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Mammoet Uses Precise Maneuvers to Transport and Install Pipe Racks

Dec. 29, 2021 - Six pipe rack modules needed to be set across various existing infrastructure including four lanes of Illinois Highway 3, the Mississippi River levee, and five railroad tracks owned by various operators, all near Hartford, Illinois.

The customer wanted to assemble all the modules at lower elevations and requested that Mammoet jack the modules up to the required elevation before transport and setting. 

One possible approach would have been to stick build the modules in place. However, that would have required significant time and blocking of the highway and railroad tracks, which would have had a substantial impact on the public as well as excessive costs.

Mammoet’s method of using self-propelled modular transporters (SPMTs) allowed the modules to be assembled on site without impact to the surrounding infrastructure.

Building at a lower elevation presented safety advantages by minimizing the need for crews to work at height. To minimize traffic and rail disruptions, transports took place during nights and weekends, and were safely completed within the allowed highway or railroad closure times.   

The Unit 2 module was 314’ long and weighed 653,000 lbs. It presented multiple transport challenges. Moving the unit required Mammoet’s operators to navigate a blind turn without being able to see each other as the pipe rack straddled the levee.

To exit the laydown yard, the trailers began in the transverse direction, then after traveling about 100’, the trailers turned 90° and traveled south down the highway, where the first trailer made a 90° turn to pass through the 20’ wide levee gates.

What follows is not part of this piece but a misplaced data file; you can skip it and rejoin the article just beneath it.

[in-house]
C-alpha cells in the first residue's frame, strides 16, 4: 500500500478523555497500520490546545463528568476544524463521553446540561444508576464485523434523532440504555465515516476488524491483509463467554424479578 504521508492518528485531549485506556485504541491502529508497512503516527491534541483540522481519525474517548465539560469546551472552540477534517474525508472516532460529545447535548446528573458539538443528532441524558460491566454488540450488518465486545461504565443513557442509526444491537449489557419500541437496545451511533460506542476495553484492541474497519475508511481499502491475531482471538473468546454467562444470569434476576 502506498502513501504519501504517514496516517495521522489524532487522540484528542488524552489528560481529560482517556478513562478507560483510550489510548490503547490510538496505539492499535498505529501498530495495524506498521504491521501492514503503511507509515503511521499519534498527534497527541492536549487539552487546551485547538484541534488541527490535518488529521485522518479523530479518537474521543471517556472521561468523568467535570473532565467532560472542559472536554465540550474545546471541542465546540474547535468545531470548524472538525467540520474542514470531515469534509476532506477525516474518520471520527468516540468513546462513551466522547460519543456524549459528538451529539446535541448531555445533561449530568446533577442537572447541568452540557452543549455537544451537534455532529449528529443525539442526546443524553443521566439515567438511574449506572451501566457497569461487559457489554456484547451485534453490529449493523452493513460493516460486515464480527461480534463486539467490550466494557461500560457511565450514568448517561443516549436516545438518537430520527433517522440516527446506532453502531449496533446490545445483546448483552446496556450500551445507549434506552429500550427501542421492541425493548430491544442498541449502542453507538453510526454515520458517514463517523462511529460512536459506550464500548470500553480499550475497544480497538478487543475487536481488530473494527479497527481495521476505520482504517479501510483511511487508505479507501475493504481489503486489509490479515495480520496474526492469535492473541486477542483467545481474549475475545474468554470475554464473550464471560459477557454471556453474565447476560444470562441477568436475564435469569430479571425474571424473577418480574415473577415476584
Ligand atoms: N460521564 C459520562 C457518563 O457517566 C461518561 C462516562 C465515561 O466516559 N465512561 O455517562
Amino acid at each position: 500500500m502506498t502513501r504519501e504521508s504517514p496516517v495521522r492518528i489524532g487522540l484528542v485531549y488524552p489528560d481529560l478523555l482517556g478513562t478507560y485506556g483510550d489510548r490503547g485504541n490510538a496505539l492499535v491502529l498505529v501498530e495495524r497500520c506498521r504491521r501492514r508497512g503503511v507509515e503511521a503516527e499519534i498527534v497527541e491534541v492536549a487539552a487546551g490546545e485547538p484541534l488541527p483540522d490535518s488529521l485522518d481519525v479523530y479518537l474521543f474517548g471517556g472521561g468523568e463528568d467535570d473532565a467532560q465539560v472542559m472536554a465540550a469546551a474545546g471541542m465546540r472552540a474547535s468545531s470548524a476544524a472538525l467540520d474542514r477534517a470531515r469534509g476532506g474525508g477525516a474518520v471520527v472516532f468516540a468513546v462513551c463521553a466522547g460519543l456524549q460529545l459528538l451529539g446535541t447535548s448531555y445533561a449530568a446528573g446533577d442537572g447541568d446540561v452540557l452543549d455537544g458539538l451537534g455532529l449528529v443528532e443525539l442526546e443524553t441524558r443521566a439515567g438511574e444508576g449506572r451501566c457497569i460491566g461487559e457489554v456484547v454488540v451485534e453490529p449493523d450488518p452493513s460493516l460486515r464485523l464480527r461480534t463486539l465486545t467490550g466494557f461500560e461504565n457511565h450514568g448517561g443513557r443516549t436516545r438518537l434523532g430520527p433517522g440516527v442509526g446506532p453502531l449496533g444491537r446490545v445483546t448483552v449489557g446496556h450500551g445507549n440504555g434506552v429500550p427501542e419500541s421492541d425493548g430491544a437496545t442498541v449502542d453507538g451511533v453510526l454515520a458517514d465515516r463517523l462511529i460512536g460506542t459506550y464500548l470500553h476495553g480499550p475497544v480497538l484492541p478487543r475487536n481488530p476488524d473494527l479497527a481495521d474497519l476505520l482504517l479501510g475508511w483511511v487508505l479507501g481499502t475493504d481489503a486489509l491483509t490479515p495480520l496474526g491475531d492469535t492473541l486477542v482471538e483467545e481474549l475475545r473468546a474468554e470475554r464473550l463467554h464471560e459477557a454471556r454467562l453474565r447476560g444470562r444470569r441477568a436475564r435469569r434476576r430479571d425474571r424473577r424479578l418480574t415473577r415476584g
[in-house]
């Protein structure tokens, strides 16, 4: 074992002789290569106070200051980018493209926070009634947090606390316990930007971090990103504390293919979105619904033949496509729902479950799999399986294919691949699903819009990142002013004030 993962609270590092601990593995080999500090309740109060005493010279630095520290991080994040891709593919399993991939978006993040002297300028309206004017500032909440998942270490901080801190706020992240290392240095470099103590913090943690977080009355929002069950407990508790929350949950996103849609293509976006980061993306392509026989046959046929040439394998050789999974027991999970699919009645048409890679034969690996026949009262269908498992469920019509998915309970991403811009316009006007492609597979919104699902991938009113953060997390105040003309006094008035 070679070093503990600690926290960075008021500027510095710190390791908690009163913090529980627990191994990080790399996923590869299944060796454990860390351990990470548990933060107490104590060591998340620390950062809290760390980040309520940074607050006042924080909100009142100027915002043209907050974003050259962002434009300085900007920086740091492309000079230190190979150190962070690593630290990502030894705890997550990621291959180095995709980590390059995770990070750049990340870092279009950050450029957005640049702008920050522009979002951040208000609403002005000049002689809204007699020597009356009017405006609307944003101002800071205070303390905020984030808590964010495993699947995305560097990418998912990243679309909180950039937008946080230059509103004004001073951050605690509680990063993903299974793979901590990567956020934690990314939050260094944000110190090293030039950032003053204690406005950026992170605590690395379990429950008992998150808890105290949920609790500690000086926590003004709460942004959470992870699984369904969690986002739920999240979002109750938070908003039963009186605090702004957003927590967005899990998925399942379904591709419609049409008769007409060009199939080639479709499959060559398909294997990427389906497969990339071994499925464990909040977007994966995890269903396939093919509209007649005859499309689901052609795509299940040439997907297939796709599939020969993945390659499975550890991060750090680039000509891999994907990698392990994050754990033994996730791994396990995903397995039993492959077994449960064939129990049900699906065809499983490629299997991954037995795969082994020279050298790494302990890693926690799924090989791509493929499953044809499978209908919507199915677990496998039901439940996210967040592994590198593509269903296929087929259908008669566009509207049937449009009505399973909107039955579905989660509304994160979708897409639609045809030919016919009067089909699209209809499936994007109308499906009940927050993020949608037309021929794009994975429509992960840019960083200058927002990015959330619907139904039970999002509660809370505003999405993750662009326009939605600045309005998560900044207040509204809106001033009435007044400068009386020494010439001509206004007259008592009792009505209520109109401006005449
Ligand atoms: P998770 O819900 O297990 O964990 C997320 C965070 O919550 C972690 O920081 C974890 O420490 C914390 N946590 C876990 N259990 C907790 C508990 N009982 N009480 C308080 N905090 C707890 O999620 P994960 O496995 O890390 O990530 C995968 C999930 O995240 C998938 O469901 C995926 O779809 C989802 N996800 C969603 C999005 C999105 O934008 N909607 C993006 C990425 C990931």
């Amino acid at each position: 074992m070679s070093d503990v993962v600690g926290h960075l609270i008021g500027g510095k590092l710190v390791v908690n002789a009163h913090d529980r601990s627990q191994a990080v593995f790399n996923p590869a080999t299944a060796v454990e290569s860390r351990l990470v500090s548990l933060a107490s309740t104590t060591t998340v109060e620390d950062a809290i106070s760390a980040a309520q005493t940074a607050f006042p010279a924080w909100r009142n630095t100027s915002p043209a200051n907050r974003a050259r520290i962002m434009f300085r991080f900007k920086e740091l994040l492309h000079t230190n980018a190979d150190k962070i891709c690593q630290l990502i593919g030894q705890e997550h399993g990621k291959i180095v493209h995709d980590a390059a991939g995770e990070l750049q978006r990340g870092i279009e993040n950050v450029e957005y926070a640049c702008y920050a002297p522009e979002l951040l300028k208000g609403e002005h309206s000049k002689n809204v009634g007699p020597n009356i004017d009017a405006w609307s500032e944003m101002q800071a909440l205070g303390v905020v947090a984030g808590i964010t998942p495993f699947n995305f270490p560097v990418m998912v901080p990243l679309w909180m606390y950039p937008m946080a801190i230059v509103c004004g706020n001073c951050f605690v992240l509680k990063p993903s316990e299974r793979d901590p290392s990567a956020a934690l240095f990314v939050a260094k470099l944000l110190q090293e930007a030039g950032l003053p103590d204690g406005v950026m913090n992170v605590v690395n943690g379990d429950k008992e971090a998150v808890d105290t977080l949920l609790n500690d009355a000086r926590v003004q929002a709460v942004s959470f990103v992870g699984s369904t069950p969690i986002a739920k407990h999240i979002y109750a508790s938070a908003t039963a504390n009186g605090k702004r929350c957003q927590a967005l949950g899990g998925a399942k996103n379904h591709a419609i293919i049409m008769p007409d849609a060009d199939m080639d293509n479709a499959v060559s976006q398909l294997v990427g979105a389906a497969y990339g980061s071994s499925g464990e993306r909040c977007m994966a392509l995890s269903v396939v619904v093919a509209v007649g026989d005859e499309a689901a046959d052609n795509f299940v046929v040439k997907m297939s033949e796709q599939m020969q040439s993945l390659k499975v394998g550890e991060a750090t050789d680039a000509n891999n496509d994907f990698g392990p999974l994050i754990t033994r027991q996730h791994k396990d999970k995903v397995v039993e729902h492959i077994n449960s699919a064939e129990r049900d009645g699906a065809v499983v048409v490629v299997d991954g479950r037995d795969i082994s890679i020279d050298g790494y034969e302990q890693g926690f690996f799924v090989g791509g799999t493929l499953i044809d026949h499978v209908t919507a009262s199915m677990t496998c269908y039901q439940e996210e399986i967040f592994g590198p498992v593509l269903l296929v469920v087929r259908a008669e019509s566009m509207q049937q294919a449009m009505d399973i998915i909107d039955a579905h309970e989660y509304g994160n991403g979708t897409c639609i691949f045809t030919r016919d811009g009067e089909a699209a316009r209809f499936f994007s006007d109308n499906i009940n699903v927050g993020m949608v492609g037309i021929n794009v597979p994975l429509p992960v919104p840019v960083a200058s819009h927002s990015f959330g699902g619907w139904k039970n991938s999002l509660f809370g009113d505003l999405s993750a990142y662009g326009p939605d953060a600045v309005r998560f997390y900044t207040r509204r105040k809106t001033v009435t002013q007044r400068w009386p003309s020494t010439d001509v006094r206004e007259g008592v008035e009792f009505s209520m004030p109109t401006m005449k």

Then, with power lines and support poles interfering at the south end of the travel path, a 90° turn to the north called for the second trailer to travel in reverse. As the module moved north, it approached a temporary staging position on the west side. Using hydraulic gantries to support the load, the SPMTs were repositioned to navigate the narrow travel path, allowing for final set.

Once the front trailers were repositioned, the piece was transported the final 50’ and set on supports, where it spanned access roads on either side, the levee, and a divided four-lane highway. Experienced flagging from the levee, excellent radio communication, and teamwork made for a safe and successful operation.  

The installation of Unit 5 also presented significant transport challenges, including negotiation past an existing substation, under high-voltage power lines, and across multiple railroad lines. There were also subsurface conditions and monitoring wells that could not be loaded, which added to the complexity of the available haul route.

The rail owners approved Mammoet to bridge the tracks with roll-on roll-off (RORO) ramps, but only allowed a narrow window of track closure to install the ramps and complete the transport. 

As with Unit 2, the final transport required the use of hydraulic gantries to reposition both trailers prior to final set, in order to mitigate the multiple haul route interferences. 

All modules were jacked up using Mammoet’s JS500 self-climbing jacking system approximately 30’ from assembly elevation to set elevation. Each pipe rack was transported at either end with double nine-axle-line SPMTs, a falsework arrangement, turntables, and 330-USt  Mega Jack towers, which allowed for the agile movements of the trailers to follow complex transport paths riddled with obstacles.


Crane Hot Line is part of the Catalyst Communications Network publication family.